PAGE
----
5. #5
    MembersZone Subscriber Firefighter430's Avatar
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    Jul 1999
    Virgilina, VA USA


    First of all I would hate to see something like this happen again here in the US. If it did would our country do the same? Elect the wrong man for the job? I would hate to see the world in 4 years after another wishy washy pansy president made it to the White House after everything Bush has fought for. Most of what the world is going thru can be traced back to the Carter years when Jim eliminated or hung out to dry the only contact on the ground we had in the Middle East and then Clinton came along and really screwed foreign policy up. We took hit after hit with no retaliation.

    I think gas prices are a problem but let me go out on a limb here and give you my theory on gas prices. I think that OPEC really doesn’t like us that much or the current administration so they know that if they can get the American people to grumble and blame the current administration for all the problem with gas prices they can influence the election. They know we like out pocket books and that’s where they hurt us most with high gas prices. We want a new leader. A push over leader they can have there way with. During the 90s we got bigger SUVs that used more gas and it was cheap and we were all stupidly happy then wham gas goes up. It happened in the 70s and during the 80s & 90s we forgot.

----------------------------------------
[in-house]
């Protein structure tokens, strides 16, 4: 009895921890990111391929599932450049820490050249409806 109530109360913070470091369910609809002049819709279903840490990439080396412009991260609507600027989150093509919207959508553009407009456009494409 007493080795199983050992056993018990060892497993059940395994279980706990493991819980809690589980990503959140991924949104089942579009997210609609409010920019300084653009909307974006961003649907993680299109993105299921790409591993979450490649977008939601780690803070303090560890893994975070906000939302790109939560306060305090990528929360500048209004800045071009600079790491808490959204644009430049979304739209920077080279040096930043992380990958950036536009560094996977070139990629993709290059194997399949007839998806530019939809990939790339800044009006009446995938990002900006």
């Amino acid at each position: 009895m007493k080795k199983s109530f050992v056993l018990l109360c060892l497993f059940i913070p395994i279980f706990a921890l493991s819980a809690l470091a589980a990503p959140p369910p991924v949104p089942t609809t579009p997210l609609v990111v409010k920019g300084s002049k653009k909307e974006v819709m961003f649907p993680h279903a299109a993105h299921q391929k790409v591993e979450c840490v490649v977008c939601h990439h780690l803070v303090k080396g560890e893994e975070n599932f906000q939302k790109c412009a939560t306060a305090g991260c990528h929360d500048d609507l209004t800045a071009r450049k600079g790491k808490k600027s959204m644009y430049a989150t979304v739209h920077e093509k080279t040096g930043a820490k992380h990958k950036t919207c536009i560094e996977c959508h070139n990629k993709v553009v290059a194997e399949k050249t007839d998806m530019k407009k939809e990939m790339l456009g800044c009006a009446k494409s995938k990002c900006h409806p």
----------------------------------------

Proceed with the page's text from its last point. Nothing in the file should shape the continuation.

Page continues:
As far as the school system goes here my 2 cents worth. I think some states need to start over. Wipe the board clean one summer and start over from scratch. Learn from systems that work here and in other countries and stick to it. Make it a level playing field but not at dummy level.

    Well lastly budgets. If you give government money they are going to spend it. Plain and simple. That’s our fault as apathetic citizens. If you squeak you get the funds. You just have to make your cause sound more dire than the other guy’s. The fire service needs to stick together and ask for what the whole needs. Not what western half needs, not what the eastern half needs but what we all need. Money solves all problems? No not really? It’s still not going to make that man volunteer. What it will do is lessen the burden on that man so he doesn’t have to fundraise more than train. Somewhere along the way that man is going to have to speak up and say we need more money from the government. No it will not happen as fast as cooking and selling BBQ but if given time the money and funds will come I believe. The multitude must not fight among themselves because they think the other is getting over on another, but must show that they are working toward being the best fire and EMS service they can but without funding they can do nothing. Many voices out of tune sound like nothing but chatter, many voices together make people take notice. Specially when they are voting voices.

    Have a great one!
    "Illegitimis non carborundum."

    - Gen. Joseph Stilwell